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A Functional Medicine Expert Explains How To Feed Your Immune System

Jeffrey Bland, Ph.D.
Father of Functional Medicine By Jeffrey Bland, Ph.D.
Father of Functional Medicine
Jeff Bland, Ph.D., is the founder of Big Bold Health, a company on a mission to transform the way people think about one of nature’s greatest innovations — the immune system. Jeff is a biochemist by training, and a lifelong educator in practice. He is widely regarded as the father of functional medicine, and served in founding roles at both the Institute for Functional Medicine and the Personalized Lifestyle Medicine Institute. Jeff is the author of The Disease Delusion: Conquering the Causes of Chronic Illness for a Healthier, Longer, and Happier Life.
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You've likely heard the adage "Feed a cold, starve a fever." Now, why would that work? Why would different maladies ask for different approaches to diet? That's easier to answer once you understand the connection between your body's metabolism and immunity.

Put those two together to make a big word—immunometabolism—and you've landed on a revolutionary concept working its way through the scientific literature. The idea here is basic but powerful: Different parts of your immune system want different diets. And if you feed them appropriately, you can nurture better health.

How does immunometabolism work, exactly?

Immunometabolism is one facet of the larger story unfolding around immunity. I've previously written about how immunity is everything, and so much more than a seasonal concern around cold and flu. The new thinking around immunity is about rejuvenation, balance, and resilience. It's not about a quick boost.

Metabolism is the way we process fuel and produce energy, and it's connected to immunity. Science is showing us that different immune cells ask for different nutrients.

Some cells activate at the sign of danger—whether from a sprained ankle or a deadly virus—and prefer sugar as a fast fuel. This conversion of glucose into fuel is a process called glycolysis. It's essential in the moment, but it's not well-suited to your longer-term goal of balance. When this pathway is activated by the wrong immune cells for too long a time, this can mean inflammation and can lead to a host of problems in your body down the line.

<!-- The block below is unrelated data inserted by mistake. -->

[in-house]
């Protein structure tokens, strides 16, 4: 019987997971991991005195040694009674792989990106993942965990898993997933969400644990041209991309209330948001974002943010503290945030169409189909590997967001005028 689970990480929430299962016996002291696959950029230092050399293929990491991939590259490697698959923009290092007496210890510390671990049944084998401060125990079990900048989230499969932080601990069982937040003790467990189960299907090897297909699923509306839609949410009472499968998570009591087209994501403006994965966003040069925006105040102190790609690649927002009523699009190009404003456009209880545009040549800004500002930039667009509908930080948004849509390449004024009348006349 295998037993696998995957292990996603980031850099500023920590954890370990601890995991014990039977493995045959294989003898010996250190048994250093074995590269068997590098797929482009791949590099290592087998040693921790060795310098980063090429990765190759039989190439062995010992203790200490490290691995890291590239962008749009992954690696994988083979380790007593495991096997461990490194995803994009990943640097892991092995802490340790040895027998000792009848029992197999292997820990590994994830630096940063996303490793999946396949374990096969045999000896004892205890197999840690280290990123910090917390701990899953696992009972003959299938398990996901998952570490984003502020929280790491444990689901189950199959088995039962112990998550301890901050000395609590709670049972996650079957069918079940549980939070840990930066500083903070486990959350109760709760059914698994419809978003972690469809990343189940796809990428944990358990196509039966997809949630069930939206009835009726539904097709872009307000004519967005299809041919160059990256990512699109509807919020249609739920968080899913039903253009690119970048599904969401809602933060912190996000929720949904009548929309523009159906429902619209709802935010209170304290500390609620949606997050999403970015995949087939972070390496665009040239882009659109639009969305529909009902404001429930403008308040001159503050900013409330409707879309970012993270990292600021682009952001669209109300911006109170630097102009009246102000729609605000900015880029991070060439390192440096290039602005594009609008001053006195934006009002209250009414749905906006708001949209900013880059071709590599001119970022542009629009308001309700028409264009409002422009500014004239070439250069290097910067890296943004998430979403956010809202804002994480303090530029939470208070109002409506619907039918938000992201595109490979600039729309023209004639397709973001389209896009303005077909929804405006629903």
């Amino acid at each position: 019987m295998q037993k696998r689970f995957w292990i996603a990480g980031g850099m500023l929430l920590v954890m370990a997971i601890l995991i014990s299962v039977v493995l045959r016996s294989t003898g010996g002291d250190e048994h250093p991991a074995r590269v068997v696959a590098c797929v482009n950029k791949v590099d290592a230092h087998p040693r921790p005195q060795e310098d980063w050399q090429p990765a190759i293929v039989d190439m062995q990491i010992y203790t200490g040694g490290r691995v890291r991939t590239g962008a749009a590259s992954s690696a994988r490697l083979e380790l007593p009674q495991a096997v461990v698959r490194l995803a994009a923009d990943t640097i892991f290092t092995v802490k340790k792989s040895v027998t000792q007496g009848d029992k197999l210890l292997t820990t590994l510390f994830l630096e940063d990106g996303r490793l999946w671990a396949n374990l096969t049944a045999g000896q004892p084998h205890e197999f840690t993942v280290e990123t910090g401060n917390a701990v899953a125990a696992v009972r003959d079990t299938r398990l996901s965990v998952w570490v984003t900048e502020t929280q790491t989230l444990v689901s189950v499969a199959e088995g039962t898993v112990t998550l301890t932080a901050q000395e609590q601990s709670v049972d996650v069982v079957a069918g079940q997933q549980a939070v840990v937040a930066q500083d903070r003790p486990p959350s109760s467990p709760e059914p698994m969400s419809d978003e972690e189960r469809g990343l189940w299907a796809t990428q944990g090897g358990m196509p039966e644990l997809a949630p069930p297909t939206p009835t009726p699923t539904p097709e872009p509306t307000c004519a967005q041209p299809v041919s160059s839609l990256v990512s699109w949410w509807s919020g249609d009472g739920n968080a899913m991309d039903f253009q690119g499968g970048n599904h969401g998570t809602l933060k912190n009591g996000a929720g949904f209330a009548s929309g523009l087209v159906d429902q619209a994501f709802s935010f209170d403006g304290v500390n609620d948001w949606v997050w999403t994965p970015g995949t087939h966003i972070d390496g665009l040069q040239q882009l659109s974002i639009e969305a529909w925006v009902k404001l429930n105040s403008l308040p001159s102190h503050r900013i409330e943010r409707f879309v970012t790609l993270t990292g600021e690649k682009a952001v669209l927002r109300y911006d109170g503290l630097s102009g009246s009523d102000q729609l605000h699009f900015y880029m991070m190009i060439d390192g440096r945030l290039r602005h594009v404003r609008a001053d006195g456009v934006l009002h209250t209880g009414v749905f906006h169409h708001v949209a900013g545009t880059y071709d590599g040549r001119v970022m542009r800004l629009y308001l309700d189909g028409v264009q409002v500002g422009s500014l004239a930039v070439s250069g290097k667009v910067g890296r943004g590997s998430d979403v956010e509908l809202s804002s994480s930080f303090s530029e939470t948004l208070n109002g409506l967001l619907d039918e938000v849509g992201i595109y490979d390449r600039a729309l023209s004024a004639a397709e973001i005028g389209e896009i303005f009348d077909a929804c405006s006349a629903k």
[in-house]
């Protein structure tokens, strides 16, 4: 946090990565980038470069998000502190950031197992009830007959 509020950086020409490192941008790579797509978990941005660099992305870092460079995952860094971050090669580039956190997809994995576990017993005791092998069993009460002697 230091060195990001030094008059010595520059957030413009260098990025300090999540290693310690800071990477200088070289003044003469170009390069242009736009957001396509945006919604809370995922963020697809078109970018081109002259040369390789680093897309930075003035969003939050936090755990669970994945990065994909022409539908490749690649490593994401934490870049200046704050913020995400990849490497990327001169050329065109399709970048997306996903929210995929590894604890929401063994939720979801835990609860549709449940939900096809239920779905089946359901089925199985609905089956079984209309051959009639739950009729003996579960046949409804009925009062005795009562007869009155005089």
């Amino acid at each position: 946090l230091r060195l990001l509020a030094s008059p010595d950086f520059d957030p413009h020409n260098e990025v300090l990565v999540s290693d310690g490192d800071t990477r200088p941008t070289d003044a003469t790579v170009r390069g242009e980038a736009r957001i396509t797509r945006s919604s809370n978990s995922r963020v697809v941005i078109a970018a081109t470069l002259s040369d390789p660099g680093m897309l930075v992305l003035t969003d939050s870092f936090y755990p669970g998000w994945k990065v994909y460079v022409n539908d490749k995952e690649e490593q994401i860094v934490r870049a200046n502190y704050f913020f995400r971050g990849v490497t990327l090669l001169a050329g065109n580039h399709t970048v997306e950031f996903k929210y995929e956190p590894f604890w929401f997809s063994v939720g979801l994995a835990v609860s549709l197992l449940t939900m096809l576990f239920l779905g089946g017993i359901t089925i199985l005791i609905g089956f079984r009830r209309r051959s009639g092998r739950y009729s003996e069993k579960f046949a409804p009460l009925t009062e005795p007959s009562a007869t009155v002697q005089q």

To calm things down, think about fats. Fatty acid oxidation provides fuel to immune cells designed to calm down your immune response and dampen inflammation. You can see where this is headed.

Since immunometabolism tells us different immune cells prefer different nutrients for fuel, which means your diet, through metabolism, can affect your immune response. At Big Bold Health, I'm working with a cod liver oil that maintains its natural stores of vitamin A, vitamin D, and pro-resolving mediators (PRMs) for this very reason.

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How to feed your immune system effectively.

If some of your immune cells prefer fat and others sugar, then diet matters. The food you eat plays a meaningful role in your immune system's ability to fight off infection and clear your cells of age-related debris.

This is the real promise of personalization nutrition. I believe that one day soon, we will be able to tailor a person's diet to modulate the signals of an immune system in disarray, as measured by simple metabolic markers we already use around blood pressure and blood sugar.

In fact, I think we're already getting there. The conversion of nutrients into energy for your immune cells happens in the mitochondria, and yet again, different nutrients influence a different response. If you feed your mitochondria the right phytonutrients, you can help to rebalance your immunity.

Look for key flavonoids, like rutin, quercetin, diosmin, luteolin, and hesperidin to play an important role here. A balance between pro- and antioxidants is also key, which brings nutrients like curcumin, vitamin E, and Ginkgo biloba to the table, too.

Bottom line.

So, feed a cold, starve a fever? Immunometabolism tells us why this logic took hold. A suppressed immune system needs fuel to activate—feed a cold. An activated immune system produces heat as it digests food and assimilates its nutrients. Interrupt that cycle, and you bring down the heat. This is immunometabolism in action, whether our grandmothers knew it or not.

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